LAS VEGAS (KTNV) — Used to be, when Michelle Lau's phone rang, it was a customer placing an order for one of her creations.
Her company, Miso Pup, provides a posh approach to traveling with your pooch.
"And right now, no one's traveling," Lau said. "No one's really spoiling their dogs and purchasing products."
When the phone rings now, she says it's usually a bill collector -- someone Lau simply has no answers for because she's still waiting for answers on her Pandemic Unemployment Assistance claim.
"I applied way back and got approved -- deemed eligible -- May 22."
Her eligibility was backdated to Feb. 16, but no money came.
Her benefit amount has flip-flopped from $365 per week to the bare minimum of $181 without explanation, "Which I decided not to appeal because I feel like that might hold up my payment even more," Lau said.
Finally, in August, payment dates began appearing in her account... but no money came with them.
"I call every day," she said. "I have transaction numbers and it shows on my portal that I have been paid and there was a payment number. Yet there's no money."
When she asked her bank to help trace the direct deposits the state Department of Employment, Training, and Rehabilitation supposedly made, "They don't show any incoming, any declined, pending... nothing."
DETR's answer to that was to switch her from direct deposit to a debit card in September.
"And since I switched over I have received four weeks, including this week," Lau said in a Sept. 28 interview. "But the back payment, the lump sum, is missing."
"It's just not there and there's nobody that can actually help and reissue the payment."
That lump sum is nearly $15,000.
"That's what unemployment is there for. It's there to help you through," said Lau.
"It's not for you to live on and depend on, but during the past few months, that's really the only option that a lot of us have had," she added. "And now we sit here and we wait."
She says navigating the PUA system is like running through a maze.
"They're trying to make us run and find the money," said Lau. "There's just been so many -- they call them glitches, I call it incompetence -- I just don't understand how a state can actually run like this."
The state has been trying to run DETR more effectively and efficiently with the Rapid Response Strike Force.
Headed by former Assembly Speaker Barbara Buckley and in place since Aug. 1, the task force is supposed to be prioritizing first filers like Michelle Lau.
"Why haven't things been processed in the order that the claims were filed? Have you been able to figure out why things got so messed up?" Darcy Spears asked Buckley.
"I myself didn't take the time to find out," Buckley said. "Rather, they're the priority as we look at the backlog. First in, first out."
Buckley can only work to clean up the mess, but said if she were calling the shots, "During a pandemic, we would just send everybody a check when you have job loss over a certain amount of time."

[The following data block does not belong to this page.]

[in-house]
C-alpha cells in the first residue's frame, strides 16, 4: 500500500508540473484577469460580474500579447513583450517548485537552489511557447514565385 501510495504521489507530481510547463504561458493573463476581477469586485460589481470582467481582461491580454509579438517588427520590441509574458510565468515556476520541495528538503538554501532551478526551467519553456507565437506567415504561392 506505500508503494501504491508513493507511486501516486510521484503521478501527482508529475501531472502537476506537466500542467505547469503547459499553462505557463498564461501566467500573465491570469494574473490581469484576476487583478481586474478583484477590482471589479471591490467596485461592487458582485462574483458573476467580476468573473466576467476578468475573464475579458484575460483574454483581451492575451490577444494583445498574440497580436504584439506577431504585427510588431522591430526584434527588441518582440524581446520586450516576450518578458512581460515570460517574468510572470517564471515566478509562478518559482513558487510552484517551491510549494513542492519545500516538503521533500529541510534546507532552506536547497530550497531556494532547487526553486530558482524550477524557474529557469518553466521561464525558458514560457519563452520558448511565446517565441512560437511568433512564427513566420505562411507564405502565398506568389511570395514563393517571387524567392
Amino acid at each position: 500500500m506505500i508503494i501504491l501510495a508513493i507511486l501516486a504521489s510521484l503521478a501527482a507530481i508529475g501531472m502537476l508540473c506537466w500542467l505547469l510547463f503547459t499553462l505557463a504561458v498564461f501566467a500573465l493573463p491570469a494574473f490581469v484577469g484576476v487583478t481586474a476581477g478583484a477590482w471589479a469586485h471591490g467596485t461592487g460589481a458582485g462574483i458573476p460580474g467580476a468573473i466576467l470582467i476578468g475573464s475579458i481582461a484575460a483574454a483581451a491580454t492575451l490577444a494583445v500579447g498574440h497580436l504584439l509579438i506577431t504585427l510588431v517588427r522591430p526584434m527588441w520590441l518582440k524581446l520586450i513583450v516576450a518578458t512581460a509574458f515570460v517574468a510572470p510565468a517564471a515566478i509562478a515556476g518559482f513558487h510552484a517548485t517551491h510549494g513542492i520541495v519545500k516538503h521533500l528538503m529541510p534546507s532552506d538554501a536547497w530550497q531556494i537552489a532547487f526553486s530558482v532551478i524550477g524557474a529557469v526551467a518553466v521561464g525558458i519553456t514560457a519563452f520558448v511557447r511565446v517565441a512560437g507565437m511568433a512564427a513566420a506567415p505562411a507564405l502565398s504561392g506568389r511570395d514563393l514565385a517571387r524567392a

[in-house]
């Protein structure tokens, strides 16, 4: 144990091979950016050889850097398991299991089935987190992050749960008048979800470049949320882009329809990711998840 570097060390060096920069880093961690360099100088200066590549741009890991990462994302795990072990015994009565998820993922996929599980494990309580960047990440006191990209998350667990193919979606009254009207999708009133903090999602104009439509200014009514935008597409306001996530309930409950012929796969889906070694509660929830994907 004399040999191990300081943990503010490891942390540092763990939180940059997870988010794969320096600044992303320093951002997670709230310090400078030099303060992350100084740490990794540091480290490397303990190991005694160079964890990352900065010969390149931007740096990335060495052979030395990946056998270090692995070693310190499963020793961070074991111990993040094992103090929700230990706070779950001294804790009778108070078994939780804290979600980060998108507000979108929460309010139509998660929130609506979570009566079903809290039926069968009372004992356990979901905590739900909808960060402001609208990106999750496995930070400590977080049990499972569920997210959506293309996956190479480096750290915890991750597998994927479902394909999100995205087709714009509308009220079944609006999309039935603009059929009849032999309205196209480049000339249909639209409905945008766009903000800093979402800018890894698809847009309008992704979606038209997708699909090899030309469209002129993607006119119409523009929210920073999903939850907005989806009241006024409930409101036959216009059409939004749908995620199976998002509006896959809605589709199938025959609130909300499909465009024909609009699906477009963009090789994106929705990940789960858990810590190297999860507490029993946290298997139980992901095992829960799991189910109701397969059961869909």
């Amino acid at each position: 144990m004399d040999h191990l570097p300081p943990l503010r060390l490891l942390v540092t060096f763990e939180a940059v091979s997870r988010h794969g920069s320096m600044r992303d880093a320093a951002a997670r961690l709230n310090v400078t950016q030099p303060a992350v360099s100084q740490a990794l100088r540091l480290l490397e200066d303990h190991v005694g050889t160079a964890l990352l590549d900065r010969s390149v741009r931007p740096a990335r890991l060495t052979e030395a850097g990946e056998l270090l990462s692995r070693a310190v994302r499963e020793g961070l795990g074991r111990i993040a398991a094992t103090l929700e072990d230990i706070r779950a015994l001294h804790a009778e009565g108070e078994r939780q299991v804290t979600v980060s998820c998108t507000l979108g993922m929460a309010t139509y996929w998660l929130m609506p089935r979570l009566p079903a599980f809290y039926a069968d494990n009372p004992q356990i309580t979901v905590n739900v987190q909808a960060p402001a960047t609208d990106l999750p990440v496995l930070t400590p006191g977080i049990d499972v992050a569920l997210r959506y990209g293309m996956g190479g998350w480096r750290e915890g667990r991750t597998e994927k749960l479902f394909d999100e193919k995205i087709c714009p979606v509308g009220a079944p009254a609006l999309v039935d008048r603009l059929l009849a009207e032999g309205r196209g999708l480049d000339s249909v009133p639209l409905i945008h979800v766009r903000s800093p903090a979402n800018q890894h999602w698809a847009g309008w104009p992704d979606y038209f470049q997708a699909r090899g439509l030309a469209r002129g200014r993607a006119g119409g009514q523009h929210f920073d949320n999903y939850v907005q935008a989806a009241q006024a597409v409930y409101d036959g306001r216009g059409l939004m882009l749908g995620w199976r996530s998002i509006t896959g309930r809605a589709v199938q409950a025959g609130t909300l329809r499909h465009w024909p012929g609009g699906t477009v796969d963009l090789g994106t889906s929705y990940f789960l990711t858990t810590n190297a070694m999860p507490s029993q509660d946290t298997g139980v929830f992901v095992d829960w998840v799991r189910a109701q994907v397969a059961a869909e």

DETR Director Elisa Cafferata says the backlog of about 80,000 claims is down to about 66,000 since the task force started at the beginning of August.
That's not good enough for Lau.
"You know what? Work 24 hours a day, seven days a week until the backlog is cleared," said Lau. "We're not resting! The bill collectors calling us aren't resting! They need to do something!"
200 newly-retrained welfare workers have just started working evenings and overtime on Saturdays.
But DETR says it's still facing the continuing roadblock plaguing the PUA program -- rampant fraud.
It's gotten so bad in California that the state put a temporary hold on processing new claims.
Cafferata says legitimate PUA claims in Nevada are needles in a haystack of fraud.
In one case currently under criminal investigation, 1,600 claimants filed for PUA benefits from one abandoned house.
"So the workers are trying to get to the people that need it and they're going through 1,600 fraudulent applications in a row," Buckley said.
In DETR's new partnership with the identity check company ID.me, 75% of the 12,000 claims checked so far have turned out to be invalid.
"Those fraudulent cases are slowing everything down," Cafferata said.
But the design of DETR's system is also bogging things down -- even the simple task of tallying the total number of outstanding claims.
"We have between 6,000 - 20,000 valid PUA claims," said Cafferata, "we believe."
In explaining that chasm, Cafferata said, "Our systems are designed to track issues that need to be resolved. So if you have five issues on your claim, you are in our system five times and then we have to sort of de-duplicate you."
And that's part of the reason DETR's promised dashboard has yet to debut.
The date remains elusive but when it's finally up, it will let the public track how many claims have been paid and how many remain in the backlog.
All the while, we're sliding ever closer to PUA's expiration date.
Per federal rules, the program and its funding end on Dec. 26.
Buckley hopes there will be no Nevadan left waiting for PUA at the end of the year.
On Oct. 5, the state takes over the PUA call center with trained staff who will be able to correct claims.
Although the federal government did not provide for a PUA extension, Congress does have the power to extend PUA benefits beyond the end of this year.
As for Michelle Lau, just days after we asked DETR about Lau's claim, she got her money, including all the back pay she was owed, which totaled $14,544.
Lau said, sadly, the entire amount has already been used to pay past-due bills.